Right now there is intense speculation (in libertarian circles) about Republican Presidential Candidate Gary Johnson and a possible move from the Republican Party to the Libertarian Party to seek the presidential nomination.
That would be a bad idea.
Yes, Governor Johnson has reason to feel slighted. The press is giving much more coverage to all the other two-term governor candidates than to Governor Johnson, and he is being snubbed from the debates in spite of having polling numbers similar to other two-term governor candidates. The second debate that he was invited to was to see if the press could get him to attack Representative Ron Paul on who is more libertarian, and when Governor Johnson refused to play that game the press lost all interest.
Governor Johnson entered the race hoping to be the "Ron Paul of 2012" but when Representative Paul entered the race the two had to compete for the same initial slice of support, donations, and votes. While followers of one would generally be content with the other, a choice had to be made factoring in both the credentials of the candidates and the likelihood of making it through the primaries. The public settled on Representative Paul as the one most likely to have an impact in the 2012 race.
But that is not a reason to quit. Representative Paul has indicated that if he does not receive the nomination in 2012 he will retire from politics. If Governor Johnson sticks through with the Republican Party he can go in four years from ignored to a prominent voice, much the way Representative Paul did from 2007 to 2011. He will have shown the determination to pick up where Representative Paul has left off and move forward from there.
However, if he leaves to join the Libertarian Party and seek the presidential nomination there are many problems associated with doing so. The first of such problems is that the Libertarian Party is NOT a dumping ground for disaffected Republicans. The Libertarian Party of Alaska was wise enough to say no to Lisa Murkowski, and the Libertarian Party of Rhode Island was wise enough to say no to Daniel Gordon.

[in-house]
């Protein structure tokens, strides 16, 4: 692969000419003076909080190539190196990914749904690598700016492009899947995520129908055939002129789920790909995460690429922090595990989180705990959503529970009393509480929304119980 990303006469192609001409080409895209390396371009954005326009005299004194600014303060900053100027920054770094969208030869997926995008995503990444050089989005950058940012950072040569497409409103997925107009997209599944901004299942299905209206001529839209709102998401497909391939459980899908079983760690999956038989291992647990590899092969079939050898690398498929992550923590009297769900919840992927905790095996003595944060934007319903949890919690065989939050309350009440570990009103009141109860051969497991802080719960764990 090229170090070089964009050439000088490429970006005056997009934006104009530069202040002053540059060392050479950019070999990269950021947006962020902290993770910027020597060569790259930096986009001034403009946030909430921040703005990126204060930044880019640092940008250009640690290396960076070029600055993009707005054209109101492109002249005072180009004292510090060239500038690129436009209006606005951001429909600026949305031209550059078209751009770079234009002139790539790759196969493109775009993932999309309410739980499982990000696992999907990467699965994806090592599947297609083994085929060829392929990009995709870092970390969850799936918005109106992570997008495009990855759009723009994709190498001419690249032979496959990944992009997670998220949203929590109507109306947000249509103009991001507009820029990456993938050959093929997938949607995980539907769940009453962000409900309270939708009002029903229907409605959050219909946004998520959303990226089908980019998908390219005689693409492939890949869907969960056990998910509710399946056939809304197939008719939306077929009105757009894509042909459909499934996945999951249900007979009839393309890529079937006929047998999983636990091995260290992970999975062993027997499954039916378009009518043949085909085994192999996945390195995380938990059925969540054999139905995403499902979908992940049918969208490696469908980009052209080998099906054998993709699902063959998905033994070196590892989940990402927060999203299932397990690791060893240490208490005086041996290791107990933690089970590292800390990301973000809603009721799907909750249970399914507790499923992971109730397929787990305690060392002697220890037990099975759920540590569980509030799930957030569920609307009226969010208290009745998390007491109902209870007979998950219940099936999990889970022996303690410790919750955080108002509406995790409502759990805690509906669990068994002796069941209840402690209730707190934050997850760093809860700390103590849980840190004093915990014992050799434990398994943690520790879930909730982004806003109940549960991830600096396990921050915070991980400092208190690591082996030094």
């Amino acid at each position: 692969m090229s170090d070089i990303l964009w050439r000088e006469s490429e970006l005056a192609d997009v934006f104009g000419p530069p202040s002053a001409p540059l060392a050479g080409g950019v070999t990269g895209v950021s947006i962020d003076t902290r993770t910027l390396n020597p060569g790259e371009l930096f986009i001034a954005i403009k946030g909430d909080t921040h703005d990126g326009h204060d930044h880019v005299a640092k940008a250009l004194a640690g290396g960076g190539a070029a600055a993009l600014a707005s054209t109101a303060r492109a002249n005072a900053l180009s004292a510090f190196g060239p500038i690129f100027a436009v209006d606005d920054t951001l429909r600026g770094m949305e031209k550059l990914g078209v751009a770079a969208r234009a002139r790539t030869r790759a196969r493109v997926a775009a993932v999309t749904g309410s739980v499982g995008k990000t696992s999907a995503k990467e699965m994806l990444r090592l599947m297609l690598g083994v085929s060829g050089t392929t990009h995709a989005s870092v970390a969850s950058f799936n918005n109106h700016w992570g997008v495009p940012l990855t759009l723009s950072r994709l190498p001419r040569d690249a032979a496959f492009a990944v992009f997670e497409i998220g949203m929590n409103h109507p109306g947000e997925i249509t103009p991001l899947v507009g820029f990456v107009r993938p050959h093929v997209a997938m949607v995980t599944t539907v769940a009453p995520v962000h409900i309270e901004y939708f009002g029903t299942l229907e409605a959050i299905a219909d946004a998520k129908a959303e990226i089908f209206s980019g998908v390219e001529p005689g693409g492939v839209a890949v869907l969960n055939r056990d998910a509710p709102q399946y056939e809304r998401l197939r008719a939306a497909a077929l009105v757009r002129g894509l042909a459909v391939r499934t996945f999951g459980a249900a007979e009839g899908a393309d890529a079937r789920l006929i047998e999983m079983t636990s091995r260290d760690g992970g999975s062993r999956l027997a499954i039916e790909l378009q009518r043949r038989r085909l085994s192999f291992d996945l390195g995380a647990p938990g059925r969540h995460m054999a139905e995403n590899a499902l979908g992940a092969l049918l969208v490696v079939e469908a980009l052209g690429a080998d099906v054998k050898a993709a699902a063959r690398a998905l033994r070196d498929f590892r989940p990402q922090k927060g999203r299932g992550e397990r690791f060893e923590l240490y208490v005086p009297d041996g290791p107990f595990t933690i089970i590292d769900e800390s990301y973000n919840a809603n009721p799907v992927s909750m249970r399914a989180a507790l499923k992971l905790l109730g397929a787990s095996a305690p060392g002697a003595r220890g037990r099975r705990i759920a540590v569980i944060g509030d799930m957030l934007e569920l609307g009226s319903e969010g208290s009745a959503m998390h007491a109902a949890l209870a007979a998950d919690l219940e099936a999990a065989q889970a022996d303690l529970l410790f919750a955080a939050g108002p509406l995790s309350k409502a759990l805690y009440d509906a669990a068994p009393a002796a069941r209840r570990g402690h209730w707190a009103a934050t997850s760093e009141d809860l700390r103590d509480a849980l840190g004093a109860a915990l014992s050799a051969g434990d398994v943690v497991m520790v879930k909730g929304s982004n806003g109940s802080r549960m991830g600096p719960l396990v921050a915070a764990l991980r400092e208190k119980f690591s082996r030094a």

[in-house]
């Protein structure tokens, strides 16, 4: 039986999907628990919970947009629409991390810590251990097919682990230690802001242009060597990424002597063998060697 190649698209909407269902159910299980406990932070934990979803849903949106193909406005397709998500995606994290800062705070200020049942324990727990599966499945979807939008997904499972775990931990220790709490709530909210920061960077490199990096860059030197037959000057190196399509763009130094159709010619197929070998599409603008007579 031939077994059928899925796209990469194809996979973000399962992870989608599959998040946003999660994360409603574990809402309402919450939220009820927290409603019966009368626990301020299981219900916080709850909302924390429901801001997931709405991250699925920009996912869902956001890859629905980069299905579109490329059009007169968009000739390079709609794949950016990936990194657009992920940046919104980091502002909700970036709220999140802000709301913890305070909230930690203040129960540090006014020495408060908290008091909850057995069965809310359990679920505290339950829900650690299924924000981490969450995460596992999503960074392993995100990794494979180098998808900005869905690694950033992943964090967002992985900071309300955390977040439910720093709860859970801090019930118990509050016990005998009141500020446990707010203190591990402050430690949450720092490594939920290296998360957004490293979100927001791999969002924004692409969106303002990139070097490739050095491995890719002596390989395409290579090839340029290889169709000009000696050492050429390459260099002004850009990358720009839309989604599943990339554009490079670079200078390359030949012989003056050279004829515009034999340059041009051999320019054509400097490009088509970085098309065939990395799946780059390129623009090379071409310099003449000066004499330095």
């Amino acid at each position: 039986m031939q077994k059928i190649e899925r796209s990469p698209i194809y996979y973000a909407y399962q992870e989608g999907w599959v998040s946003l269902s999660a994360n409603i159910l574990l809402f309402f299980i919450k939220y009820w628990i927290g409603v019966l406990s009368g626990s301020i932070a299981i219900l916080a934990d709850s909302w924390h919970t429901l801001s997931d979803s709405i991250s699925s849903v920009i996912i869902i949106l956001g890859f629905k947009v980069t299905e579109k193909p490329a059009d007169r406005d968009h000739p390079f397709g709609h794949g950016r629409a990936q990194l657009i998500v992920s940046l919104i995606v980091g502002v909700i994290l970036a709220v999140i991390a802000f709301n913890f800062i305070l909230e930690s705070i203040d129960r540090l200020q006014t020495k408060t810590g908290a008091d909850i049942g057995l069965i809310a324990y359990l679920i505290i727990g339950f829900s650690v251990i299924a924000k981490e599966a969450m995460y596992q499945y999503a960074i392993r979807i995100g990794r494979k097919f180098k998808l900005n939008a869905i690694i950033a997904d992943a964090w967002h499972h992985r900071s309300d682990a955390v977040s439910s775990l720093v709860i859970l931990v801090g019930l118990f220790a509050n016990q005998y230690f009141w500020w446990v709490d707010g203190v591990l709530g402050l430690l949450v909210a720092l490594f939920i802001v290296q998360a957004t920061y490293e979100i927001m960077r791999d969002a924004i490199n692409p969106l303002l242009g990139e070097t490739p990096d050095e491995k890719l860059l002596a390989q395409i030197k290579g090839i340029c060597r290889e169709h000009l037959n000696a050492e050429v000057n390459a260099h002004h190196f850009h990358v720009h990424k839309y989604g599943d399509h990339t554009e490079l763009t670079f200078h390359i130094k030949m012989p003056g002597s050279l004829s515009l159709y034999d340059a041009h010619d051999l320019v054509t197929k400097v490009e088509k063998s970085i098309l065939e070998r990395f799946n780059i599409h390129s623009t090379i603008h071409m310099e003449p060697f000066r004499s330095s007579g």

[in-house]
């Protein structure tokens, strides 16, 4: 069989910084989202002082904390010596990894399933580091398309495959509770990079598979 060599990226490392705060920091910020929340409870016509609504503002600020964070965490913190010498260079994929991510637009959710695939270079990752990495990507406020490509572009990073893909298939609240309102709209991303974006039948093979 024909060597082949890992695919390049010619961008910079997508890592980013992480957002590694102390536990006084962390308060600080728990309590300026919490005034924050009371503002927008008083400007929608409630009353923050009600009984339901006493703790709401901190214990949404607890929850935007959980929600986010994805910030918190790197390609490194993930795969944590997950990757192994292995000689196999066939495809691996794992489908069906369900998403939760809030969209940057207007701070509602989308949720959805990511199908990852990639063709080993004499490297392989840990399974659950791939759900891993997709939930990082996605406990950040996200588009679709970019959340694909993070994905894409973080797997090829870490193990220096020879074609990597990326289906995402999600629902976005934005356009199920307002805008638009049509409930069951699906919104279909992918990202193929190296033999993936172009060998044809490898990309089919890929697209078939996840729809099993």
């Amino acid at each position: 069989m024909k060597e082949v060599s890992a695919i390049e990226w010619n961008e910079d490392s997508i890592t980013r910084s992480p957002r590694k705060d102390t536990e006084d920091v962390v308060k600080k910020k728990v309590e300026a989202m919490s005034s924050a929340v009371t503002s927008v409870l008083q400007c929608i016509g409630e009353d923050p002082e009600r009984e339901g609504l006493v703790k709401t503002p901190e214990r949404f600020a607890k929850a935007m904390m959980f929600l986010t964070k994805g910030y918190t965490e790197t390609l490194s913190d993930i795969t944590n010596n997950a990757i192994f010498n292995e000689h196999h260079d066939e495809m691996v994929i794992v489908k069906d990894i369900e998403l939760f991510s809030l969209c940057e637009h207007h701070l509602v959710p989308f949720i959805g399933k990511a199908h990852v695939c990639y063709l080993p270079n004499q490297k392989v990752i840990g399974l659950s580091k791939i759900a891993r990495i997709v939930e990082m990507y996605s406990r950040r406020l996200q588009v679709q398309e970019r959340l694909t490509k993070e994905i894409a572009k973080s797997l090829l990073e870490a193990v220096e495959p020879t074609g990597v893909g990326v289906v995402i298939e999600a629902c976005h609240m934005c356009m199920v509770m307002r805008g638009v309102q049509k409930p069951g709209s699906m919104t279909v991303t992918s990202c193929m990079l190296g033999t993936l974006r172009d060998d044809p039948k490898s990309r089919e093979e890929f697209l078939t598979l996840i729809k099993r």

But the Libertarian Party was not wise enough to rebuff conservative Bob Barr, with whom Governor Johnson will be repeatedly compared. This is a comparison that will not go well considering that Governor Johnson's views on war are reported to be not as pure as those of Representative Paul's views. It is true that Governor Johnson initially supported the war in Afghanistan, but does not currently do so. It is also true that Governor Johnson wants to tie United States foreign policy to another country. A foreign policy of non-intervention is core to libertarianism. Given how both the Republican Party (except for Ron Paul) and the Democratic Party are pro-war, being pro-peace is very critical for anyone who would be as much of a spokesperson as the presidential nominee.
And on the issue of peace and war, the person who appears to be doing the most to bring Governor Johnson into the Libertarian Party is pro-war soi disant libertarian spokesperson Wayne Allyn Root, Bob Barr’s former running mate on the libertarian ticket in 2008. Perhaps Governor Johnson doesn’t know just how controversial Wayne Root is within the Libertarian Party, and how much his endorsement can actually hurt Governor Johnson within the party.
Riding on Bob Barr's coattails and being associated with Wayne Root - that is not the way to make a grand entrance into Libertarian Party politics. Doing so after not gaining ground in the Republican Party does damage to the image of the Libertarian Party with all of the false associations the press creates between the two parties. It would be a bad idea, both for Governor Johnson and for the Libertarian Party, for Governor Johnson to seek the Libertarian Party nomination.